What Can a Deaf Composer Teach Hearing Impaired Kids About Music? More Than You Might Think

Even casual fans of classical music know of Ludwig van Beethoven's deafness. But could his hearing loss actually have been his greatest advantage as a musician?
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Even casual fans of classical music know of Ludwig van Beethoven's deafness. But could his hearing loss actually have been his greatest advantage as a musician?

Maybe so, says Leif Ove Andsnes, the highly acclaimed Norwegian pianist touring the world playing Beethoven with the Mahler Chamber Orchestra. Perhaps hearing impairment was the great composer's greatest gift. And that got Andsnes thinking...about hearing impaired kids and the ways they "hear" or experience music.

"Beethoven knew by age 20 that he was losing his hearing," Andsnes, nominated for six Grammy awards, told me. "It led to depression and suicide attempts because of the social shame he experienced. He couldn't play the piano in public, and that's what he had become famous for in Vienna.

"But I've been thinking a lot," Andsnes says, "about why Beethoven's music took such a radical turn at that moment in his life. He's around 32 or 33 when he goes deaf, and that when his music becomes so wild and free and new, like nothing before.

"Maybe the fact that he had this handicap made him free," the pianist adds. "He was suffering a lot, but it also meant ultimately that he could just follow his inner voice and not worry really about this outer voice. He no longer had to deal with the practicalities of being a composer. He didn't have to be confronted with rehearsals and the personalities of other playing together. His deafness freed him from all that. He became a much freer and more radical composer as a result."

This made Andsnes wonder how music is perceived by people who cannot hear. That inquiry led to the founding of the "Feel The Music" project, which invites hearing-impaired children to experience music - especially Beethoven's music - in cities around the world where the Mahler Chamber Orchestra plays.

"Music, of course, is ultimately about listening," says Andsnes. "But there are other aspects to it.
Of course we listen with our ears, but we also perceive music through vibration and through our body. That's what we see working with the kids.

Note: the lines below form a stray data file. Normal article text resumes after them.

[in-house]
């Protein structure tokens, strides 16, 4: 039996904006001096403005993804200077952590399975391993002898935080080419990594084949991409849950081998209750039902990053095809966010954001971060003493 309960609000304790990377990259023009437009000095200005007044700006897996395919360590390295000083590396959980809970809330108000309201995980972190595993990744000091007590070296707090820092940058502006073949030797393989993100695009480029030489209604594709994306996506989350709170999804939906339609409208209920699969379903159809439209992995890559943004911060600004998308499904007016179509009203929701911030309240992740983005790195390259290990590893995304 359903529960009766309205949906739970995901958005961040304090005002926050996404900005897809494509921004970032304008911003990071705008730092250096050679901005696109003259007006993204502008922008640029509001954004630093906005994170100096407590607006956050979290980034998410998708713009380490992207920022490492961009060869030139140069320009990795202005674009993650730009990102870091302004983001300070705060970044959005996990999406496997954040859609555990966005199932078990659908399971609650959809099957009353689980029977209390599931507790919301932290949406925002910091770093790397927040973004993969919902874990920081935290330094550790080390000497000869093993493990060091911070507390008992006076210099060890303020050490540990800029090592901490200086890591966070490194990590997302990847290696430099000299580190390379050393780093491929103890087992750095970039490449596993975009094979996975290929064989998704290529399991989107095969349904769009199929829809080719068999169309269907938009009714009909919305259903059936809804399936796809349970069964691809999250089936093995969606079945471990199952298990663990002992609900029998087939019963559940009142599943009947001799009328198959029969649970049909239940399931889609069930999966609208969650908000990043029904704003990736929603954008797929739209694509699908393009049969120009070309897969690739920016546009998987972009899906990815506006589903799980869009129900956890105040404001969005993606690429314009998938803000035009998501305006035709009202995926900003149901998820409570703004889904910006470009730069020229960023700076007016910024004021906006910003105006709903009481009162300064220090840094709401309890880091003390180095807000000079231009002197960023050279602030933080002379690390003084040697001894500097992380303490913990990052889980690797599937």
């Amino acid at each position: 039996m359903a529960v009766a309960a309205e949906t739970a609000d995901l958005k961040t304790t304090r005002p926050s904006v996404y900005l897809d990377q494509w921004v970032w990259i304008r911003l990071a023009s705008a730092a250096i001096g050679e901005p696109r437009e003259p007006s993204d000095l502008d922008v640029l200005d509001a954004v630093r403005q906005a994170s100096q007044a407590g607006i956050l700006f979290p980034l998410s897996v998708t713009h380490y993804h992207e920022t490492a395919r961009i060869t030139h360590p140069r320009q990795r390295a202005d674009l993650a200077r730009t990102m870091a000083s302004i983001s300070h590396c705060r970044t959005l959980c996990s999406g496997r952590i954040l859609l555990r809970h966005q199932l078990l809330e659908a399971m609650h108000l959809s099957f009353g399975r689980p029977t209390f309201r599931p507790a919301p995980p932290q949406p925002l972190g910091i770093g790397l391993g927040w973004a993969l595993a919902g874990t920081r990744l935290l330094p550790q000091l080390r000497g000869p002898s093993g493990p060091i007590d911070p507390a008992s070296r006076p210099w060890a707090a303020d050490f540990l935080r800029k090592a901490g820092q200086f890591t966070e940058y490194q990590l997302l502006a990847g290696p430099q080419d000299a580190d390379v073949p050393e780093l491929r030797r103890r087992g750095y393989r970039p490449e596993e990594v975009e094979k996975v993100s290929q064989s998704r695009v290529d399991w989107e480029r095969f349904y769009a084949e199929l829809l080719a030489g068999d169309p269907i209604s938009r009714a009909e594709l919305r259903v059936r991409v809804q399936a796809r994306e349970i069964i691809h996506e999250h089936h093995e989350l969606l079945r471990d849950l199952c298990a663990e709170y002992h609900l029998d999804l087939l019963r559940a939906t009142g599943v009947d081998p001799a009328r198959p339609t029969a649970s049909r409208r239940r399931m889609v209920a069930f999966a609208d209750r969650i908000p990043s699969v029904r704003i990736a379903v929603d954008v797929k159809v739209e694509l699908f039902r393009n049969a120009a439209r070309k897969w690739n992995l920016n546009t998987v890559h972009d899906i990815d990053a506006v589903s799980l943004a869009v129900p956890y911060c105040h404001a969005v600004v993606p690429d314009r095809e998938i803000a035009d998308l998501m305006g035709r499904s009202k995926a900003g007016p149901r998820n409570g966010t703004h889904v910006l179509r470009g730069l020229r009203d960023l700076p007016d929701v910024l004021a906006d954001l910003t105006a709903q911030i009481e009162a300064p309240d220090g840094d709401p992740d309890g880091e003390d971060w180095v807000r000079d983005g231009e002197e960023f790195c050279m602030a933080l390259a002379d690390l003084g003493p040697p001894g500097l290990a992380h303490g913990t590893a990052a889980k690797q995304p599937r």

"They are also fascinated about how we as orchestra members communicate non-verbally as we rehearse and perform. They can clearly see that somebody has a leading role and others are accompanying. They get to experience the kind of wonderful democracy which is what an orchestra really is."

Several days before a concert, the Mahler musicians first visit a school with hearing-impaired children. For two days, they do everything from clapping games to introducing their different instruments. They let the kids feel the instruments and they play for them. They explain that music is about emotion.

On the day of the concert, Andsnes does the same thing.

"I have a short session with them where I introduce them to the piano, the hammer striking strings. I let them feel the strings with their hands. That's always a big sensation for them. They are amazed by how much vibration there is in a piano. I also have them sit under the piano and touch the soundboard, introduce to them how the pedals work and all that."

During rehearsals, the hearing-impaired kids sit among the musicians so they can "sit inside the action," in Andsnes' words, and see how it all works.

"I usually play passages of big emotional contrasts and dramatic passages, and some dreamy ones, some daunting ones, and some joyous ones. I introduce the different groups of instruments...the wind instruments, string instruments, the tympani, and then they get to conduct.

"We play an improvised chord in the orchestra. I tell the kids, if you look at the oboe and show a certain gesture, you'll get this kind of response. Do whatever you want -- fast or slow or introverted or extroverted. As a result, they understand music like never before.

When the children attend the actual concerts they are captivated," Andsnes adds. "They will sit through two hours of serious music and experience it in ways perhaps the adults around them cannot."

Feel The Music, which has won awards in Europe for its work inspiring children, has been presented in Cologne, Prague, Brussels, London, Dublin, Lucerne, and Paris, among other cities. Last September, 50 children from four countries met in Bonn for a family concert together with the Mahler Chamber Orchestra.

Andsnes and the MCO are performing at Boston's Jordan Hall on February 22nd and New York's Carnegie Hall on February 23rd and 25th.

Andsnes is modest about the goals of the program.

"We're not searching for a definite answers to this," he says. "We are just opening doors."